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Proc Natl Acad Sci U S A. 1997 Apr 1;94(7):3442-7.

Transcriptional analysis of nucleolar dominance in polyploid plants: biased expression/silencing of progenitor rRNA genes is developmentally regulated in Brassica.

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  • 1Biology Department, Washington University, St. Louis, MO 63130, USA.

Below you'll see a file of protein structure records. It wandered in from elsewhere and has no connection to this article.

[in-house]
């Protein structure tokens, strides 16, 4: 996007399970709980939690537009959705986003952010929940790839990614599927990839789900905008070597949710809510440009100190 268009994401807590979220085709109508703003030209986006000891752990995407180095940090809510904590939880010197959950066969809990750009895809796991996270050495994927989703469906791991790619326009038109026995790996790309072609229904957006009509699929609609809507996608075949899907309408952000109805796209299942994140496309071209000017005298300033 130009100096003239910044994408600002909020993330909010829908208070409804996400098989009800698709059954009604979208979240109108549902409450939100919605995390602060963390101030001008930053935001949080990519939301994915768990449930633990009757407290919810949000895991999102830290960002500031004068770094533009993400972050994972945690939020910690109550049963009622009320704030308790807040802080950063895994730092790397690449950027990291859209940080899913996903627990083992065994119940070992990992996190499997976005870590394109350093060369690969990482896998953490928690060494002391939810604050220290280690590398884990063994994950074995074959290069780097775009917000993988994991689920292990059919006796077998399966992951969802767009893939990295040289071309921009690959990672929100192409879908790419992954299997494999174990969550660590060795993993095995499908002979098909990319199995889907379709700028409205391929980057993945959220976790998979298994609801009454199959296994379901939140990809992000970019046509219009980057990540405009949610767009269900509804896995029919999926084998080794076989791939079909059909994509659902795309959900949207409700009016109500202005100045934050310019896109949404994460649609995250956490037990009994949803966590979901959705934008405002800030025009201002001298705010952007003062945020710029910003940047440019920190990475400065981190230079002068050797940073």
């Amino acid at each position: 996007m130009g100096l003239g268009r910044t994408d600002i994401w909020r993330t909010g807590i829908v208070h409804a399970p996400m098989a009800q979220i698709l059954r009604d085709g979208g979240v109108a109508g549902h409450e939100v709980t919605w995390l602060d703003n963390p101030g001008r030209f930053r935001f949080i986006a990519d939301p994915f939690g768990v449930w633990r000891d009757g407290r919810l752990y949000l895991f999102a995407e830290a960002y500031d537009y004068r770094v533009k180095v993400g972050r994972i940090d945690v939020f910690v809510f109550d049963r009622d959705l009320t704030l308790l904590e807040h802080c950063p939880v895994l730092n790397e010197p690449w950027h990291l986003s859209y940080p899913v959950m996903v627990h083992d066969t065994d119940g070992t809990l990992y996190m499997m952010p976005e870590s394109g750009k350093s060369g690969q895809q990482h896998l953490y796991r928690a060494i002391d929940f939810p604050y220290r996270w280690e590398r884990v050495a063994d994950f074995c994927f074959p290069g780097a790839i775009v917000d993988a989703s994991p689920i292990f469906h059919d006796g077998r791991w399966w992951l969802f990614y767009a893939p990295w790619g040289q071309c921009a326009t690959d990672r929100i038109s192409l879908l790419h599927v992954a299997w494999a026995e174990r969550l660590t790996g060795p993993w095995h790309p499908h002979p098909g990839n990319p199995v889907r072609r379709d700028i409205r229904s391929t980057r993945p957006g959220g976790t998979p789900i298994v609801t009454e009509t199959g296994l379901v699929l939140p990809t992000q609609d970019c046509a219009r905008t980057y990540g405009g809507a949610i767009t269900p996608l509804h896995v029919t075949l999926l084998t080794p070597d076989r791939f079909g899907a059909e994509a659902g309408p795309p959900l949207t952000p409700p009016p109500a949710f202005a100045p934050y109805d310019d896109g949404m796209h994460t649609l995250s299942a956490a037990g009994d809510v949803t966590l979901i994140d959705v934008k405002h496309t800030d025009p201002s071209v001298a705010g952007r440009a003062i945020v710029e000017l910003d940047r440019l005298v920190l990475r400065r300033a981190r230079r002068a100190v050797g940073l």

Nucleolar dominance is an epigenetic phenomenon that describes the formation of nucleoli around rRNA genes inherited from only one parent in the progeny of an interspecific hybrid. Despite numerous cytogenetic studies, little is known about nucleolar dominance at the level of rRNA gene expression in plants. We used S1 nuclease protection and primer extension assays to define nucleolar dominance at a molecular level in the plant genus Brassica. rRNA transcription start sites were mapped in three diploids and in three allotetraploids (amphidiploids) and one allohexaploid species derived from these diploid progenitors. rRNA transcripts of only one progenitor were detected in vegetative tissues of each polyploid. Dominance was independent of maternal effect, ploidy, or rRNA gene dosage. Natural and newly synthesized amphidiploids yielded the same results, arguing against substantial evolutionary effects. The hypothesis that nucleolar dominance in plants is correlated with physical characteristics of rRNA gene intergenic spacers is not supported in Brassica. Furthermore, in Brassica napus, rRNA genes silenced in vegetative tissues were found to be expressed in all floral organs, including sepals and petals, arguing against the hypothesis that passage through meiosis is needed to reactivate suppressed genes. Instead, the transition of inflorescence to floral meristem appears to be a developmental stage when silenced genes can be derepressed.

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